I understand that better is subjective. $620 is a chunk of change to spend on a 24" ride.
Zildjian will tell you, no two cymbals are the same, each one is different. That said, marketing ranges of cymbals seem to have similar sounds. However (coma) the sound of a percussionist's cymbals is directly related to the type of music your band members perform....
If they are strictly hard rockin, you will need cymbals that cut through the extremely loud mix ... something high pitched with short sustain, usually smaller, thin crash or crash ride cymbals.
Other music types demand different cymbals, and there in lies the dilemma, especially if a percussionist tends to cross venues

My personal approach is to keep a heavy, large >20in crash, a fast high pitched crash (16in Paiste Prototype), a small china (quick trashy - Mine is a Wuhan) an array of splash cymbals ranging from 12 to to 6 inches in size, and finally a large ride cymbal. This way I can cross several music venues, without having to select cymbals for a specific venue.
The band I play with will cross venues from what we call "Big Block Rock", Blues, Country, with some Latin and Gospel mixed in... The cymbal array I have, serves these venues well. However, your needs might be different.

The answer to any cymbal question is .... it depends upon what sound the percussionist is attempting to produce, regardless of the manufacturer, its marketed cymbal line, or its pricing.
Focus on the sound not the product marketing. I acquired a Wuhan cymbal pack a few years back which included a 12in China and an 8 in splash (for $20).... both fit into my overall package extremely well......... Does anyone ever come up to me after a concert and say..... Man your cymbals sound terrible ... especially those Wuhan's.... Nope!.... when they talk to me, they say just the opposite... Your cymbals sound awesome ...... which means is I have accomplished my task of selecting and retaining the correct cymbals for the Venues we musically represent..... I have received that comment many times during my music carrier...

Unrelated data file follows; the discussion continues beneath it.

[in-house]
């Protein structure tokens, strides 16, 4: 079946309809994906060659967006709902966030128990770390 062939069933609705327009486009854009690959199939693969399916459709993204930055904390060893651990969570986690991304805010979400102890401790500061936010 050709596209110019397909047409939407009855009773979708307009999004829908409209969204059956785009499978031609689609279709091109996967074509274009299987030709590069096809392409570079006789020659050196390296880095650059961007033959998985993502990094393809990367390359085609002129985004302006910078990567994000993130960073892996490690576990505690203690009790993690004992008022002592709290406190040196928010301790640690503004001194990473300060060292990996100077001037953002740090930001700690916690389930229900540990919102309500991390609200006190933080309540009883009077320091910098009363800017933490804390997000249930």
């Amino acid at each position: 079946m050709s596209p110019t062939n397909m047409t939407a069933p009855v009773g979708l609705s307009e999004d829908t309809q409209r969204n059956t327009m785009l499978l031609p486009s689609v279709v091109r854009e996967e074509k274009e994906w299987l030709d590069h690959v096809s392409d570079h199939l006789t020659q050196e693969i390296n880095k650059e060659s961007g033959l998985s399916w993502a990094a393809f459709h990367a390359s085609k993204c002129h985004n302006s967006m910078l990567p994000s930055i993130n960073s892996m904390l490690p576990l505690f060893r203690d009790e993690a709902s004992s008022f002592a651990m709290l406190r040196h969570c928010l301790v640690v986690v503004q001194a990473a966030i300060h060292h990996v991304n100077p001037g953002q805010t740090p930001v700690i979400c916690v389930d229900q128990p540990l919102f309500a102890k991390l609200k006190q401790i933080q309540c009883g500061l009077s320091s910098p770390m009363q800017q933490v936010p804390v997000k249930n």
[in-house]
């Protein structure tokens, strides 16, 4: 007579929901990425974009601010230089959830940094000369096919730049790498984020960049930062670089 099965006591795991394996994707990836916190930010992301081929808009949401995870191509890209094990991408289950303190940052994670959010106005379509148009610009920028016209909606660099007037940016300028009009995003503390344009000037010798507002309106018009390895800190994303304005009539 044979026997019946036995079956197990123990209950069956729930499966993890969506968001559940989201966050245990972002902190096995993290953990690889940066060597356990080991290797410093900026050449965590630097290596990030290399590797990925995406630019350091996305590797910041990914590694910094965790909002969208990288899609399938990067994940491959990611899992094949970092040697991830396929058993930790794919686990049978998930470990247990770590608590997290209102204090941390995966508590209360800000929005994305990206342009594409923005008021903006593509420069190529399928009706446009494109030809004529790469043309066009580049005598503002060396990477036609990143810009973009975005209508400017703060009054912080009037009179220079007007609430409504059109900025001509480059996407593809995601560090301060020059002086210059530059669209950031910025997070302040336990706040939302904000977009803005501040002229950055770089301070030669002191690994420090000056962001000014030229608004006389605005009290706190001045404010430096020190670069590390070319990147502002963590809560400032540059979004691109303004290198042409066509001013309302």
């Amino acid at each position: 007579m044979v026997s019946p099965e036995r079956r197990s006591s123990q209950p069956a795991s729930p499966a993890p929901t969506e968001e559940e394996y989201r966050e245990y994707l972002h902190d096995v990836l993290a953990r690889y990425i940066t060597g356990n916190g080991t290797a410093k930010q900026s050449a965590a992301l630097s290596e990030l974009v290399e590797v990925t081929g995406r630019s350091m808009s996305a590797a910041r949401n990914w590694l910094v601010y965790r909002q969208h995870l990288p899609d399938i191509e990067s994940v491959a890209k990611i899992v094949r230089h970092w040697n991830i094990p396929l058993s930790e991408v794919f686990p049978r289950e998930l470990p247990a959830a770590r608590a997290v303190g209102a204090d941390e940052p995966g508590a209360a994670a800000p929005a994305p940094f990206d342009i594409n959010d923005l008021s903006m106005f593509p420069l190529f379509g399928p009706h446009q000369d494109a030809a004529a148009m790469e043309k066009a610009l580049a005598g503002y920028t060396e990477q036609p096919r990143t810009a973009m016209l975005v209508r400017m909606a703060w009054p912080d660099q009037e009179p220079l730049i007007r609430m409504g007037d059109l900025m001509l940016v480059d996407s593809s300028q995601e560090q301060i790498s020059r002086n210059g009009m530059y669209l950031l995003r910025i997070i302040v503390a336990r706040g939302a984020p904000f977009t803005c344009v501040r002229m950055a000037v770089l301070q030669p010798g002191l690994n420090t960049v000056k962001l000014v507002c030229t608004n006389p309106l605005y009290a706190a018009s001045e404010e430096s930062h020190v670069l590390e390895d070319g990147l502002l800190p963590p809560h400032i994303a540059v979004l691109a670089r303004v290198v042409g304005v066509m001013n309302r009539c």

That said.... I have cucked many a cymbal in the past following marketing logic.. those were very expensive lessons.... Cymbals aren't cheap... Learn from an old codger, don't just buy cymbals following marketing hype, or because that is the cymbal (XXX fill in the blank) drummer uses....... unless of course you have lots of money to burn...

See the array of cymbals I used in this rock/blues/country kit, one can see the splashes I was talking about.
This kit is setup using a Recording Custom bass, YD 7000 toms, Stage Custom 8" tom, and a Concert snare. Note that I use YD 7000 hoops on the Recording Custom bass. These are very stout hoops that don't bend or move around like their wooden counterparts...
The cymbals are 20in ride, 20in heavy crash, 16in light crash, 12" China, a 10in and two 8in splash cymbals, and a set of new beat hihats (not my favorite).
I can easily change this configuration to match the venue I will be playing in... Mixing other drums and cymbals into a kit.

YD7000-9000 3Qtr.jpg
YD7000-9000 3Qtr.jpg
 
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Slingwig26

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I sold my 2002s and Dark Energies and bought 602s as soon as they were reintroduced and have never regretted the decision . I had the first set of 602 cymbals in Canada when they were reissued . I have 602 classics and Modern Essentials in my main setup .